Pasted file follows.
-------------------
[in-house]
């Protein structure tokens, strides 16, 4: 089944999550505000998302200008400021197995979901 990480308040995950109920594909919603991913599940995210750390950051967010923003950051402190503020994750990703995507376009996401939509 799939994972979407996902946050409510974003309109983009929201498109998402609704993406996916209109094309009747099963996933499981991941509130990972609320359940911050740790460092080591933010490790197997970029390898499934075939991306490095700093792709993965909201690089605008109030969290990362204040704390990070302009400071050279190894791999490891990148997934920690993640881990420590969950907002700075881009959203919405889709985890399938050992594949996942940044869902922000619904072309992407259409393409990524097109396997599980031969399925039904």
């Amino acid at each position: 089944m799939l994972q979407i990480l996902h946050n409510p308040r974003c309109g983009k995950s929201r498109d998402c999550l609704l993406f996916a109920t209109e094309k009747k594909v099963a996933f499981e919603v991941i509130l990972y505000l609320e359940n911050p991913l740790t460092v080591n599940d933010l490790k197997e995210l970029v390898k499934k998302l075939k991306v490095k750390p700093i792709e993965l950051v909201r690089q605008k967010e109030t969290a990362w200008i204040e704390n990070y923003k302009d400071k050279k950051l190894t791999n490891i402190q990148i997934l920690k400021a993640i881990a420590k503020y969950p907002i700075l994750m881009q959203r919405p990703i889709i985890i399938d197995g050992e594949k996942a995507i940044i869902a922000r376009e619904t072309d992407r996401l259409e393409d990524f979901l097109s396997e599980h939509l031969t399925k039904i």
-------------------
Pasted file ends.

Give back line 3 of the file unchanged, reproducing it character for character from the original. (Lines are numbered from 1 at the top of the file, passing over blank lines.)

């Amino acid at each position: 089944m799939l994972q979407i990480l996902h946050n409510p308040r974003c309109g983009k995950s929201r498109d998402c999550l609704l993406f996916a109920t209109e094309k009747k594909v099963a996933f499981e919603v991941i509130l990972y505000l609320e359940n911050p991913l740790t460092v080591n599940d933010l490790k197997e995210l970029v390898k499934k998302l075939k991306v490095k750390p700093i792709e993965l950051v909201r690089q605008k967010e109030t969290a990362w200008i204040e704390n990070y923003k302009d400071k050279k950051l190894t791999n490891i402190q990148i997934l920690k400021a993640i881990a420590k503020y969950p907002i700075l994750m881009q959203r919405p990703i889709i985890i399938d197995g050992e594949k996942a995507i940044i869902a922000r376009e619904t072309d992407r996401l259409e393409d990524f979901l097109s396997e599980h939509l031969t399925k039904i």